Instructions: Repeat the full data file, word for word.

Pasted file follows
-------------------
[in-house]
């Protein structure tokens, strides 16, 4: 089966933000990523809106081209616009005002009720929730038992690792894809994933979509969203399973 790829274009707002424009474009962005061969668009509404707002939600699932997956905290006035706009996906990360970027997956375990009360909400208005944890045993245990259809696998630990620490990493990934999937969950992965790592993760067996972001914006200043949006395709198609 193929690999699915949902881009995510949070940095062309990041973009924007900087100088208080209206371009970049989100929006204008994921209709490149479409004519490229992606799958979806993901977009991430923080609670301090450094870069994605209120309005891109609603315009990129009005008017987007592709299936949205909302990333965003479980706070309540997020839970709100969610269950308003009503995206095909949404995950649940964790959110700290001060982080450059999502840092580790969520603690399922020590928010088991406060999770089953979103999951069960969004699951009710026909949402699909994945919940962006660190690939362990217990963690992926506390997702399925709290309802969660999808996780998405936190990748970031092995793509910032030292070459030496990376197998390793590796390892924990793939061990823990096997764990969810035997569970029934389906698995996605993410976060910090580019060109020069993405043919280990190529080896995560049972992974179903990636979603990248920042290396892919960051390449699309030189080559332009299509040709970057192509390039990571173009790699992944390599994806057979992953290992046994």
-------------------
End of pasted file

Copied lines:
[in-house]
């Protein structure tokens, strides 16, 4: 089966933000990523809106081209616009005002009720929730038992690792894809994933979509969203399973 790829274009707002424009474009962005061969668009509404707002939600699932997956905290006035706009996906990360970027997956375990009360909400208005944890045993245990259809696998630990620490990493990934999937969950992965790592993760067996972001914006200043949006395709198609 193929690999699915949902881009995510949070940095062309990041973009924007900087100088208080209206371009970049989100929006204008994921209709490149479409004519490229992606799958979806993901977009991430923080609670301090450094870069994605209120309005891109609603315009990129009005008017987007592709299936949205909302990333965003479980706070309540997020839970709100969610269950308003009503995206095909949404995950649940964790959110700290001060982080450059999502840092580790969520603690399922020590928010088991406060999770089953979103999951069960969004699951009710026909949402699909994945919940962006660190690939362990217990963690992926506390997702399925709290309802969660999808996780998405936190990748970031092995793509910032030292070459030496990376197998390793590796390892924990793939061990823990096997764990969810035997569970029934389906698995996605993410976060910090580019060109020069993405043919280990190529080896995560049972992974179903990636979603990248920042290396892919960051390449699309030189080559332009299509040709970057192509390039990571173009790699992944390599994806057979992953290992046994």